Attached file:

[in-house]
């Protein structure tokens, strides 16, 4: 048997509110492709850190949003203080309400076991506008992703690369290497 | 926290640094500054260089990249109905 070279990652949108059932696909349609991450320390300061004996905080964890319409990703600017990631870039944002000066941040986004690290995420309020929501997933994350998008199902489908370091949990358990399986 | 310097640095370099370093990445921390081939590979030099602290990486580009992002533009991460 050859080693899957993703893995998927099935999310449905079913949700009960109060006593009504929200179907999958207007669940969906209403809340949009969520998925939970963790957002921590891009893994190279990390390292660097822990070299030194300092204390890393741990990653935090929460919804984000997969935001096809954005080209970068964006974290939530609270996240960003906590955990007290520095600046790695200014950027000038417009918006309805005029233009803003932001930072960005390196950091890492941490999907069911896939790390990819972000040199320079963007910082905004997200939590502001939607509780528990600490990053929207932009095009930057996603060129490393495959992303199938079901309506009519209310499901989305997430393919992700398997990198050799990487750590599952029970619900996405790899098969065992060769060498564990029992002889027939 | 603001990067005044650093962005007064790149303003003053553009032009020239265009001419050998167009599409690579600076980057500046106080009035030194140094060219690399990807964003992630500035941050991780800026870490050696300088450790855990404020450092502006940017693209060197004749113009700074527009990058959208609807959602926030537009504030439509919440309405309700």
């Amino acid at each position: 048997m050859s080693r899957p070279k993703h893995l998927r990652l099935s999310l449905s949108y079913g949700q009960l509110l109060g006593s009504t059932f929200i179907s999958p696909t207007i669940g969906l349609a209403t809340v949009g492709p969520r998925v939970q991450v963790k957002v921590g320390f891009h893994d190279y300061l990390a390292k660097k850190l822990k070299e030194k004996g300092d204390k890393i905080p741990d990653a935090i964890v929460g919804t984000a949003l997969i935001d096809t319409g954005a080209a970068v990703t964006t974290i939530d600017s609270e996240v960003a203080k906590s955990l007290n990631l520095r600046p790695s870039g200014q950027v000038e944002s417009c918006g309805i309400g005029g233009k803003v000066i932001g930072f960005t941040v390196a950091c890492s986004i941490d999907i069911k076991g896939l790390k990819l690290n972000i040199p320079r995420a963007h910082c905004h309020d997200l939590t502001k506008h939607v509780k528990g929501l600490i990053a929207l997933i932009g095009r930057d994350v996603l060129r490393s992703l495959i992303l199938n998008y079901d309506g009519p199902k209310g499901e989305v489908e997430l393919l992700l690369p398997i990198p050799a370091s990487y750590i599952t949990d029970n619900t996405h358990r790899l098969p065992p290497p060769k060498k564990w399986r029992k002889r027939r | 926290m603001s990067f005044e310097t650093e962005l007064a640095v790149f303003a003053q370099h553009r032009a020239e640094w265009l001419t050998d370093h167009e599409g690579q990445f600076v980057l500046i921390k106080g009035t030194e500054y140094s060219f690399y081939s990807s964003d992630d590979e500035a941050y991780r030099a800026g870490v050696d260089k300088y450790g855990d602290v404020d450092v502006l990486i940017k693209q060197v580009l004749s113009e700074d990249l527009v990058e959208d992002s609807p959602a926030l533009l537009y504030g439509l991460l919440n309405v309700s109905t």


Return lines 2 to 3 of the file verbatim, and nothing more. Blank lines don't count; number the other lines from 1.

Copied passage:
């Protein structure tokens, strides 16, 4: 048997509110492709850190949003203080309400076991506008992703690369290497 | 926290640094500054260089990249109905 070279990652949108059932696909349609991450320390300061004996905080964890319409990703600017990631870039944002000066941040986004690290995420309020929501997933994350998008199902489908370091949990358990399986 | 310097640095370099370093990445921390081939590979030099602290990486580009992002533009991460 050859080693899957993703893995998927099935999310449905079913949700009960109060006593009504929200179907999958207007669940969906209403809340949009969520998925939970963790957002921590891009893994190279990390390292660097822990070299030194300092204390890393741990990653935090929460919804984000997969935001096809954005080209970068964006974290939530609270996240960003906590955990007290520095600046790695200014950027000038417009918006309805005029233009803003932001930072960005390196950091890492941490999907069911896939790390990819972000040199320079963007910082905004997200939590502001939607509780528990600490990053929207932009095009930057996603060129490393495959992303199938079901309506009519209310499901989305997430393919992700398997990198050799990487750590599952029970619900996405790899098969065992060769060498564990029992002889027939 | 603001990067005044650093962005007064790149303003003053553009032009020239265009001419050998167009599409690579600076980057500046106080009035030194140094060219690399990807964003992630500035941050991780800026870490050696300088450790855990404020450092502006940017693209060197004749113009700074527009990058959208609807959602926030537009504030439509919440309405309700």
């Amino acid at each position: 048997m050859s080693r899957p070279k993703h893995l998927r990652l099935s999310l449905s949108y079913g949700q009960l509110l109060g006593s009504t059932f929200i179907s999958p696909t207007i669940g969906l349609a209403t809340v949009g492709p969520r998925v939970q991450v963790k957002v921590g320390f891009h893994d190279y300061l990390a390292k660097k850190l822990k070299e030194k004996g300092d204390k890393i905080p741990d990653a935090i964890v929460g919804t984000a949003l997969i935001d096809t319409g954005a080209a970068v990703t964006t974290i939530d600017s609270e996240v960003a203080k906590s955990l007290n990631l520095r600046p790695s870039g200014q950027v000038e944002s417009c918006g309805i309400g005029g233009k803003v000066i932001g930072f960005t941040v390196a950091c890492s986004i941490d999907i069911k076991g896939l790390k990819l690290n972000i040199p320079r995420a963007h910082c905004h309020d997200l939590t502001k506008h939607v509780k528990g929501l600490i990053a929207l997933i932009g095009r930057d994350v996603l060129r490393s992703l495959i992303l199938n998008y079901d309506g009519p199902k209310g499901e989305v489908e997430l393919l992700l690369p398997i990198p050799a370091s990487y750590i599952t949990d029970n619900t996405h358990r790899l098969p065992p290497p060769k060498k564990w399986r029992k002889r027939r | 926290m603001s990067f005044e310097t650093e962005l007064a640095v790149f303003a003053q370099h553009r032009a020239e640094w265009l001419t050998d370093h167009e599409g690579q990445f600076v980057l500046i921390k106080g009035t030194e500054y140094s060219f690399y081939s990807s964003d992630d590979e500035a941050y991780r030099a800026g870490v050696d260089k300088y450790g855990d602290v404020d450092v502006l990486i940017k693209q060197v580009l004749s113009e700074d990249l527009v990058e959208d992002s609807p959602a926030l533009l537009y504030g439509l991460l919440n309405v309700s109905t």